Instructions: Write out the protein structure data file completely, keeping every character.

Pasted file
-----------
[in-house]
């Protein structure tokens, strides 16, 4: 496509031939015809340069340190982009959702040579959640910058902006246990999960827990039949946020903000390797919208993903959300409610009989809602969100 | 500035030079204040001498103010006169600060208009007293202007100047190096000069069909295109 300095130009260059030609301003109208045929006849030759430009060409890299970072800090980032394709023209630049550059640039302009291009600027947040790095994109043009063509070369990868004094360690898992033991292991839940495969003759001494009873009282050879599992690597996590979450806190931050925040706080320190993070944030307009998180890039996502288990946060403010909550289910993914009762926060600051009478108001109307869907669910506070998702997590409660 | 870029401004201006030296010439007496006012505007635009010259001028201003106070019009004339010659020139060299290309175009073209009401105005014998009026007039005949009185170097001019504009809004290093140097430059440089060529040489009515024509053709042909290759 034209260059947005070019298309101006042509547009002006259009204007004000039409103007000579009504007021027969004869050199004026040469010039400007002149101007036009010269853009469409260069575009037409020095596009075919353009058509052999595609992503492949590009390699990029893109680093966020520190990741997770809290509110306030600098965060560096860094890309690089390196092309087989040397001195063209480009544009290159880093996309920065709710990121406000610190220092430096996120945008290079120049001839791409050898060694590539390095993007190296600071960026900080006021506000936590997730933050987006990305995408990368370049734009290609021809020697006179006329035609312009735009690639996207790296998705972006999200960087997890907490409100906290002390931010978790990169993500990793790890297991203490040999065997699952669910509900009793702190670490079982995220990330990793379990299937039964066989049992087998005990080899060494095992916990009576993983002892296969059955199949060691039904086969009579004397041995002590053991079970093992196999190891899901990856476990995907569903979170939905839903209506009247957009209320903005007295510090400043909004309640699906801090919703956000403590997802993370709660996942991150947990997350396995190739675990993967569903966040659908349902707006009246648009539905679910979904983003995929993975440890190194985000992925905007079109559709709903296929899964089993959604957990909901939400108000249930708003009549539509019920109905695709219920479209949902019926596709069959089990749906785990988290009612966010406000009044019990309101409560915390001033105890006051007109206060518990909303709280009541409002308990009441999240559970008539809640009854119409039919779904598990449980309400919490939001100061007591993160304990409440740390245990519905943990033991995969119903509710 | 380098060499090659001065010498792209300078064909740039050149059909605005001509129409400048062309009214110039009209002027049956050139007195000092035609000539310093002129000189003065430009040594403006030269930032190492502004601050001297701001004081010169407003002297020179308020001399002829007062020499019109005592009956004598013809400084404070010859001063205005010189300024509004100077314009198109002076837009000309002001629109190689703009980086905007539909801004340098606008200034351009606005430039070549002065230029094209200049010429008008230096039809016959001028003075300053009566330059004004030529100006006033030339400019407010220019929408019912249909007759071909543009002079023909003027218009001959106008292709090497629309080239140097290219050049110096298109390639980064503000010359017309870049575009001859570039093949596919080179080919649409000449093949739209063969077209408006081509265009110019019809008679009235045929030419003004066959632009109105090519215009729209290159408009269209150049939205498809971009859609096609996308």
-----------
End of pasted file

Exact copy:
[in-house]
């Protein structure tokens, strides 16, 4: 496509031939015809340069340190982009959702040579959640910058902006246990999960827990039949946020903000390797919208993903959300409610009989809602969100 | 500035030079204040001498103010006169600060208009007293202007100047190096000069069909295109 300095130009260059030609301003109208045929006849030759430009060409890299970072800090980032394709023209630049550059640039302009291009600027947040790095994109043009063509070369990868004094360690898992033991292991839940495969003759001494009873009282050879599992690597996590979450806190931050925040706080320190993070944030307009998180890039996502288990946060403010909550289910993914009762926060600051009478108001109307869907669910506070998702997590409660 | 870029401004201006030296010439007496006012505007635009010259001028201003106070019009004339010659020139060299290309175009073209009401105005014998009026007039005949009185170097001019504009809004290093140097430059440089060529040489009515024509053709042909290759 034209260059947005070019298309101006042509547009002006259009204007004000039409103007000579009504007021027969004869050199004026040469010039400007002149101007036009010269853009469409260069575009037409020095596009075919353009058509052999595609992503492949590009390699990029893109680093966020520190990741997770809290509110306030600098965060560096860094890309690089390196092309087989040397001195063209480009544009290159880093996309920065709710990121406000610190220092430096996120945008290079120049001839791409050898060694590539390095993007190296600071960026900080006021506000936590997730933050987006990305995408990368370049734009290609021809020697006179006329035609312009735009690639996207790296998705972006999200960087997890907490409100906290002390931010978790990169993500990793790890297991203490040999065997699952669910509900009793702190670490079982995220990330990793379990299937039964066989049992087998005990080899060494095992916990009576993983002892296969059955199949060691039904086969009579004397041995002590053991079970093992196999190891899901990856476990995907569903979170939905839903209506009247957009209320903005007295510090400043909004309640699906801090919703956000403590997802993370709660996942991150947990997350396995190739675990993967569903966040659908349902707006009246648009539905679910979904983003995929993975440890190194985000992925905007079109559709709903296929899964089993959604957990909901939400108000249930708003009549539509019920109905695709219920479209949902019926596709069959089990749906785990988290009612966010406000009044019990309101409560915390001033105890006051007109206060518990909303709280009541409002308990009441999240559970008539809640009854119409039919779904598990449980309400919490939001100061007591993160304990409440740390245990519905943990033991995969119903509710 | 380098060499090659001065010498792209300078064909740039050149059909605005001509129409400048062309009214110039009209002027049956050139007195000092035609000539310093002129000189003065430009040594403006030269930032190492502004601050001297701001004081010169407003002297020179308020001399002829007062020499019109005592009956004598013809400084404070010859001063205005010189300024509004100077314009198109002076837009000309002001629109190689703009980086905007539909801004340098606008200034351009606005430039070549002065230029094209200049010429008008230096039809016959001028003075300053009566330059004004030529100006006033030339400019407010220019929408019912249909007759071909543009002079023909003027218009001959106008292709090497629309080239140097290219050049110096298109390639980064503000010359017309870049575009001859570039093949596919080179080919649409000449093949739209063969077209408006081509265009110019019809008679009235045929030419003004066959632009109105090519215009729209290159408009269209150049939205498809971009859609096609996308």